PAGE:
Tips for saving money on your power bill during record-breaking heat
Chattanooga reached an all-time record high temperature for the month of October on Wednesday at 100 degrees, and the month of September finished with nine broken or tied daily high temperature records.
Unfortunately, with the high heat comes high utility bills due to extra power usage; however, there are some easy tips you can follow to get the most value out of your energy use.
With this in mind, Wednesday was Energy Efficiency Day. EPB and the city of Chattanooga celebrated by setting up a pop-up booth downtown.
EPB workers gave out free LED light bulbs, outlet insulators, reusable bags, and energy saving tips to the people who stopped by.
They highlighted five simple steps to follow.
First, replace incandescent light bulbs, which produce more heat than light, with LED bulbs.
"You could use probably six LED light bulbs equivalent to one incandescent bulb. Plus, the life expectancy is outrageous, like 20 years for some of these bulbs," Ronald Jones, Energy Audit Expert at EPB said.
Second, adjust your thermostat to 5 degrees higher when you're away.
Third, set your water heater to 120 degrees.
Fourth, use power strips, so you can easily flip a switch to cut off power to devices that are not in use.
Lastly, change your air filter.
"Without the proper air filter being clean in there, it's like putting your hand over your nose trying to breathe. So it makes your unit work harder," explained Jones.
EPB also offers free in-home energy checkups for both renters and homeowners at no cost.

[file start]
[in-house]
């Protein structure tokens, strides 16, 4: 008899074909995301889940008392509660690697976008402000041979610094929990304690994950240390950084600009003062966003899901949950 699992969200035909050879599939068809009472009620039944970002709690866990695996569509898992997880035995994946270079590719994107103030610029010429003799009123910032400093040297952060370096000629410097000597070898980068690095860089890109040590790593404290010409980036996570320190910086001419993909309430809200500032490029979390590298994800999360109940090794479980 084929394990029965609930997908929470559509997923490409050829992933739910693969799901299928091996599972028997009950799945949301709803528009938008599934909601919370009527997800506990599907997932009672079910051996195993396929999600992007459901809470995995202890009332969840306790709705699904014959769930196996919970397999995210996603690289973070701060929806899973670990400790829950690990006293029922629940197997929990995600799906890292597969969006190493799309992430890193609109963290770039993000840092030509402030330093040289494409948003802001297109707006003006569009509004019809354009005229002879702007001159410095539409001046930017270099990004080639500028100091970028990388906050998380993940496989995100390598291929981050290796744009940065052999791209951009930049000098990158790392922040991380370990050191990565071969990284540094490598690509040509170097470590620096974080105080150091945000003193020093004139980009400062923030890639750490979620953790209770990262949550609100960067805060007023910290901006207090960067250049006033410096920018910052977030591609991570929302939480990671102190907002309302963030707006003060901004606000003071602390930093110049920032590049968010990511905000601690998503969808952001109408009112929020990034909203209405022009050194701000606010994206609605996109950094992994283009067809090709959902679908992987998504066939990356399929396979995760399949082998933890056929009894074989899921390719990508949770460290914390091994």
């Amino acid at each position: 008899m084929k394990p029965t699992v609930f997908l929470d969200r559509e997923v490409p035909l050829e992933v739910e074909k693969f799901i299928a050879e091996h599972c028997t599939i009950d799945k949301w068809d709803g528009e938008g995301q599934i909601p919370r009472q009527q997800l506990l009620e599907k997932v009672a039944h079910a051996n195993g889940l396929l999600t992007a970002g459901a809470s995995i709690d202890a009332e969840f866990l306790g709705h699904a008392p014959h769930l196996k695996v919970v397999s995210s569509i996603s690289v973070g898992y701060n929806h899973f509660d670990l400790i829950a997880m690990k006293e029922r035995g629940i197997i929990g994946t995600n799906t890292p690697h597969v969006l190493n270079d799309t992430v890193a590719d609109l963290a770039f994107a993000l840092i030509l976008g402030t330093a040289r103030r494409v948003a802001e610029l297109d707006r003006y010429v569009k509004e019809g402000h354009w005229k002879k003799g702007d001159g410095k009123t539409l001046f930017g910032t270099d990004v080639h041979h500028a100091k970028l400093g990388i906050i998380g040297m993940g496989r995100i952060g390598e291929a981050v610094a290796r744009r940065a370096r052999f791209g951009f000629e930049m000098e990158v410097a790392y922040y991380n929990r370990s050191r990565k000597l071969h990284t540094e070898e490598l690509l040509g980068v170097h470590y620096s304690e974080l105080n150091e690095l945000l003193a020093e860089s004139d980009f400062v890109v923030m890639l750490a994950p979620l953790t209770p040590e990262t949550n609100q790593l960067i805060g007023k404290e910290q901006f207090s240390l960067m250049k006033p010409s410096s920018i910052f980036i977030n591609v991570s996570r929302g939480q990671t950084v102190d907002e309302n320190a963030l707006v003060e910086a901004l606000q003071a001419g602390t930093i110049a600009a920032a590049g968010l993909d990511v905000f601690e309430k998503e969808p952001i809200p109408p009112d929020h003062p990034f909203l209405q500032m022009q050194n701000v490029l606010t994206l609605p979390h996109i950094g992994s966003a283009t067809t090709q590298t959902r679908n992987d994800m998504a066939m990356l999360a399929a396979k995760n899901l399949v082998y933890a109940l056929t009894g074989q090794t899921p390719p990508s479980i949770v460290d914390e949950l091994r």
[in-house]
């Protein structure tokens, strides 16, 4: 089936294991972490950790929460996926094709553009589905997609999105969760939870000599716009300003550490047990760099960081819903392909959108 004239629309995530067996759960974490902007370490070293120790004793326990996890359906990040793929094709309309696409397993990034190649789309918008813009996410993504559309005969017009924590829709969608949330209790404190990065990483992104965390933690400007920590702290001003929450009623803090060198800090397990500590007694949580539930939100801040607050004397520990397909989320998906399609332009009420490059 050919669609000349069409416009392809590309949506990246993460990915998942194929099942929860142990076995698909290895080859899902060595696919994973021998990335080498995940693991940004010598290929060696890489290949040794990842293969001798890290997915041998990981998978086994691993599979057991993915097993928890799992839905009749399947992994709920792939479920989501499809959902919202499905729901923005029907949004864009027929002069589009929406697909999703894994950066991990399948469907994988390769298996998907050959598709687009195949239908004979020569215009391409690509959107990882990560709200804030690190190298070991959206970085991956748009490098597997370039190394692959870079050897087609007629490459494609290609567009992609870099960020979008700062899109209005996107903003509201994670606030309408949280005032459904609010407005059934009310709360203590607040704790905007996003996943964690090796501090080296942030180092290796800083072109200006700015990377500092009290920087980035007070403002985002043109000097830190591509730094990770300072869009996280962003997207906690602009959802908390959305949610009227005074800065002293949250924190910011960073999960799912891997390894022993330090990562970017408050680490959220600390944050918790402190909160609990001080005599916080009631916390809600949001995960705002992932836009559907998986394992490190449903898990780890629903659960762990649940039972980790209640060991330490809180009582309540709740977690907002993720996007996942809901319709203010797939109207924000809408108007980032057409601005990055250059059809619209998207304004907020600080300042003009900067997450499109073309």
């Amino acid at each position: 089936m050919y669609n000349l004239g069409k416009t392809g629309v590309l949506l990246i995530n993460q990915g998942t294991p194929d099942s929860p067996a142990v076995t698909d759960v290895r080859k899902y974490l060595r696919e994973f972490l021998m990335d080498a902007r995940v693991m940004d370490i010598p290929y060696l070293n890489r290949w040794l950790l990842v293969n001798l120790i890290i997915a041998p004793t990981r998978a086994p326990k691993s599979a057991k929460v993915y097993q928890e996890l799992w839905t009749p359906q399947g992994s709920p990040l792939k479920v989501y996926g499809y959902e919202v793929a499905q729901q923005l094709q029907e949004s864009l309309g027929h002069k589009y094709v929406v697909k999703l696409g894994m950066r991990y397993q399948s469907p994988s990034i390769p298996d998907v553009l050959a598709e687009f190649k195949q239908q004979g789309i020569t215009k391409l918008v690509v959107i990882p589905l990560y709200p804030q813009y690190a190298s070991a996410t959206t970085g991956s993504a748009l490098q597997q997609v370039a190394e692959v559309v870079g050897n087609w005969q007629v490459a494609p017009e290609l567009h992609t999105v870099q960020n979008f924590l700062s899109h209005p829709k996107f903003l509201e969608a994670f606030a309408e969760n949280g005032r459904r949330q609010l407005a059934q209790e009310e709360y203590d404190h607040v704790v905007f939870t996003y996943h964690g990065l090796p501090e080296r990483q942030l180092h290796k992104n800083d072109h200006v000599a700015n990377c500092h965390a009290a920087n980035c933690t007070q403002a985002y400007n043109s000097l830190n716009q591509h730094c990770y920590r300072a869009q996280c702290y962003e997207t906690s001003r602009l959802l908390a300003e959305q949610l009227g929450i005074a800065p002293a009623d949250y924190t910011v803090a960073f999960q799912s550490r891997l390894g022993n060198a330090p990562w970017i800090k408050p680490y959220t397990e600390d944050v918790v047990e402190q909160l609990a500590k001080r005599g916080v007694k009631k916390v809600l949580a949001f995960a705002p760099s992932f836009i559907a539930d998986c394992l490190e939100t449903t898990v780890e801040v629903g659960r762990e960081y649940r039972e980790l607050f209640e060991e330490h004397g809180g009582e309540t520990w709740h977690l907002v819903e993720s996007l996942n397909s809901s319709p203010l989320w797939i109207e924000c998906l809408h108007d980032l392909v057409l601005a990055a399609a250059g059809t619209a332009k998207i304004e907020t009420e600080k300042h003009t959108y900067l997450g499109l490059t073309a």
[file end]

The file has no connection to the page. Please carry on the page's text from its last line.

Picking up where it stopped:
An EPB spokesperson says that this record-breaking heat is hard on everyone.
"The heat definitely makes every bit of a difference when it comes to our power bills and how high they are," said B.J. Pierce, an energy expert at EPB.
If you don't want your bill to fluctuate from month to month, you can sign up for EPB's Levelized Billing Program. It is a 12-month rolling average of your past bills, giving you a consistent monthly statement.
"It doesn't necessarily save them money, but it does help them to be able to plan what their bill is going to be each month. When they call us, we'll give them what their levelized payment would be each month," said Pierce.
If you've lived here less than 12 months or are struggling to pay your bill, help is available. EPB makes payment arrangements.
"We're here to help. Give us a call. We'll be happy to see what other options we can offer in order to help them through these hot days, but hopefully the cooler days are coming soon. We're looking forward to it," Pierce said laughing.
Malinda Hunter, with TVA Public Relations, also told Channel 3 that Tuesday October 1st was the second highest October power load in TVA's 86-year history.
Additionally, power demand went over 28,000 megawatts in September 9 times, which is the most for any September.
Hunter added that despite the hot, dry conditions, they still have water stored and are able to meet water quality and supply requirements.